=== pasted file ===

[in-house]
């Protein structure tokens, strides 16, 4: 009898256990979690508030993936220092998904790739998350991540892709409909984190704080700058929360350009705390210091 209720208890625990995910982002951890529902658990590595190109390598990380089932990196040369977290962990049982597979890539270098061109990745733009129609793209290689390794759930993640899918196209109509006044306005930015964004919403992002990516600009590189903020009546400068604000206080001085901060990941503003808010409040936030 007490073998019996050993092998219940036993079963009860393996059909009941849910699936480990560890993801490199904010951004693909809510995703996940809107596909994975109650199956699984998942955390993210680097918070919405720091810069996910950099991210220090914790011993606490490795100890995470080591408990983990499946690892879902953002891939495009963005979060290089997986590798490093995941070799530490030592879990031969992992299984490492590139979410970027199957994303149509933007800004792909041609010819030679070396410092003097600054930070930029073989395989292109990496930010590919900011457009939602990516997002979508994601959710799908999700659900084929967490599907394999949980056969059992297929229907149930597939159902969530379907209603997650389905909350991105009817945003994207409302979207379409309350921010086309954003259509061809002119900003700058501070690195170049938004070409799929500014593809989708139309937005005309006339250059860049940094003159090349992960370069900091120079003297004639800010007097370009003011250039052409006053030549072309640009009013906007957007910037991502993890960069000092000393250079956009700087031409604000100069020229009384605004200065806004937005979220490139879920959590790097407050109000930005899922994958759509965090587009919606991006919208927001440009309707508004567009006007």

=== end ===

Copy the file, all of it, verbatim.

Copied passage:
[in-house]
């Protein structure tokens, strides 16, 4: 009898256990979690508030993936220092998904790739998350991540892709409909984190704080700058929360350009705390210091 209720208890625990995910982002951890529902658990590595190109390598990380089932990196040369977290962990049982597979890539270098061109990745733009129609793209290689390794759930993640899918196209109509006044306005930015964004919403992002990516600009590189903020009546400068604000206080001085901060990941503003808010409040936030 007490073998019996050993092998219940036993079963009860393996059909009941849910699936480990560890993801490199904010951004693909809510995703996940809107596909994975109650199956699984998942955390993210680097918070919405720091810069996910950099991210220090914790011993606490490795100890995470080591408990983990499946690892879902953002891939495009963005979060290089997986590798490093995941070799530490030592879990031969992992299984490492590139979410970027199957994303149509933007800004792909041609010819030679070396410092003097600054930070930029073989395989292109990496930010590919900011457009939602990516997002979508994601959710799908999700659900084929967490599907394999949980056969059992297929229907149930597939159902969530379907209603997650389905909350991105009817945003994207409302979207379409309350921010086309954003259509061809002119900003700058501070690195170049938004070409799929500014593809989708139309937005005309006339250059860049940094003159090349992960370069900091120079003297004639800010007097370009003011250039052409006053030549072309640009009013906007957007910037991502993890960069000092000393250079956009700087031409604000100069020229009384605004200065806004937005979220490139879920959590790097407050109000930005899922994958759509965090587009919606991006919208927001440009309707508004567009006007």